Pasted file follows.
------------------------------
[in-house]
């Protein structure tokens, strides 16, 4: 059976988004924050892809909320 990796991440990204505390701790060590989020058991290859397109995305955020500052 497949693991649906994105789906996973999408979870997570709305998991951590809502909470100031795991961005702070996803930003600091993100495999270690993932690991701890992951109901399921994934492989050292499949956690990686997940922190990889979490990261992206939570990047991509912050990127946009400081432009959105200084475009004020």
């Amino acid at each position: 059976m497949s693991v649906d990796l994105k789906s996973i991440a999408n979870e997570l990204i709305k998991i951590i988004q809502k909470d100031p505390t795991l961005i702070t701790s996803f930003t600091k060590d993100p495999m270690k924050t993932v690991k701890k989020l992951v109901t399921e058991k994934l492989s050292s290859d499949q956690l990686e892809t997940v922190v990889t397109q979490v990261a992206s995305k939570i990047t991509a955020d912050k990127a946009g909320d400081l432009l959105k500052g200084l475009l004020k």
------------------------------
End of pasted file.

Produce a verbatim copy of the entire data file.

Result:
[in-house]
């Protein structure tokens, strides 16, 4: 059976988004924050892809909320 990796991440990204505390701790060590989020058991290859397109995305955020500052 497949693991649906994105789906996973999408979870997570709305998991951590809502909470100031795991961005702070996803930003600091993100495999270690993932690991701890992951109901399921994934492989050292499949956690990686997940922190990889979490990261992206939570990047991509912050990127946009400081432009959105200084475009004020």
């Amino acid at each position: 059976m497949s693991v649906d990796l994105k789906s996973i991440a999408n979870e997570l990204i709305k998991i951590i988004q809502k909470d100031p505390t795991l961005i702070t701790s996803f930003t600091k060590d993100p495999m270690k924050t993932v690991k701890k989020l992951v109901t399921e058991k994934l492989s050292s290859d499949q956690l990686e892809t997940v922190v990889t397109q979490v990261a992206s995305k939570i990047t991509a955020d912050k990127a946009g909320d400081l432009l959105k500052g200084l475009l004020k």